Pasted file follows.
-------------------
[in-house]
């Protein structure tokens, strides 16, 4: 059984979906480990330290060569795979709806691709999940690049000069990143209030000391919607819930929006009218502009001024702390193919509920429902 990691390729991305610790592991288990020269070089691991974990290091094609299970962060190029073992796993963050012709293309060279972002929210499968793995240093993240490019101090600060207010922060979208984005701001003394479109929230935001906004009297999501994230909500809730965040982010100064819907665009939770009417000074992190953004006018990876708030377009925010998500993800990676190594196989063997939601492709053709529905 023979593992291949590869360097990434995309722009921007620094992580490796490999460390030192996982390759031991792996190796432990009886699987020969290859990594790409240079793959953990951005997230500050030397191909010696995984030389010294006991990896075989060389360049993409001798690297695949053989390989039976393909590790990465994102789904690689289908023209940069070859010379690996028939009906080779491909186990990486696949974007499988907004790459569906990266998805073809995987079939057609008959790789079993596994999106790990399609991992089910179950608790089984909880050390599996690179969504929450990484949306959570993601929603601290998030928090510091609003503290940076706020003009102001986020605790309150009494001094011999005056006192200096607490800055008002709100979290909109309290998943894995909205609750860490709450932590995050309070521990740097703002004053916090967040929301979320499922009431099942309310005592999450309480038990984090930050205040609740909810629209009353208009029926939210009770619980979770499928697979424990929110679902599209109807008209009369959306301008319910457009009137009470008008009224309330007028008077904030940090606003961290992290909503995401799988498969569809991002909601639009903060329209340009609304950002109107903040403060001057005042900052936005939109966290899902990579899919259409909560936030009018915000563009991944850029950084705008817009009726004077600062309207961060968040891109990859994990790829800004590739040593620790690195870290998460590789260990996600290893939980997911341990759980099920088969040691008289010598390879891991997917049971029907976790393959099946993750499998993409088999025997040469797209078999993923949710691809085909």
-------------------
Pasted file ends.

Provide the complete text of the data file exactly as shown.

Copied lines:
[in-house]
């Protein structure tokens, strides 16, 4: 059984979906480990330290060569795979709806691709999940690049000069990143209030000391919607819930929006009218502009001024702390193919509920429902 990691390729991305610790592991288990020269070089691991974990290091094609299970962060190029073992796993963050012709293309060279972002929210499968793995240093993240490019101090600060207010922060979208984005701001003394479109929230935001906004009297999501994230909500809730965040982010100064819907665009939770009417000074992190953004006018990876708030377009925010998500993800990676190594196989063997939601492709053709529905 023979593992291949590869360097990434995309722009921007620094992580490796490999460390030192996982390759031991792996190796432990009886699987020969290859990594790409240079793959953990951005997230500050030397191909010696995984030389010294006991990896075989060389360049993409001798690297695949053989390989039976393909590790990465994102789904690689289908023209940069070859010379690996028939009906080779491909186990990486696949974007499988907004790459569906990266998805073809995987079939057609008959790789079993596994999106790990399609991992089910179950608790089984909880050390599996690179969504929450990484949306959570993601929603601290998030928090510091609003503290940076706020003009102001986020605790309150009494001094011999005056006192200096607490800055008002709100979290909109309290998943894995909205609750860490709450932590995050309070521990740097703002004053916090967040929301979320499922009431099942309310005592999450309480038990984090930050205040609740909810629209009353208009029926939210009770619980979770499928697979424990929110679902599209109807008209009369959306301008319910457009009137009470008008009224309330007028008077904030940090606003961290992290909503995401799988498969569809991002909601639009903060329209340009609304950002109107903040403060001057005042900052936005939109966290899902990579899919259409909560936030009018915000563009991944850029950084705008817009009726004077600062309207961060968040891109990859994990790829800004590739040593620790690195870290998460590789260990996600290893939980997911341990759980099920088969040691008289010598390879891991997917049971029907976790393959099946993750499998993409088999025997040469797209078999993923949710691809085909």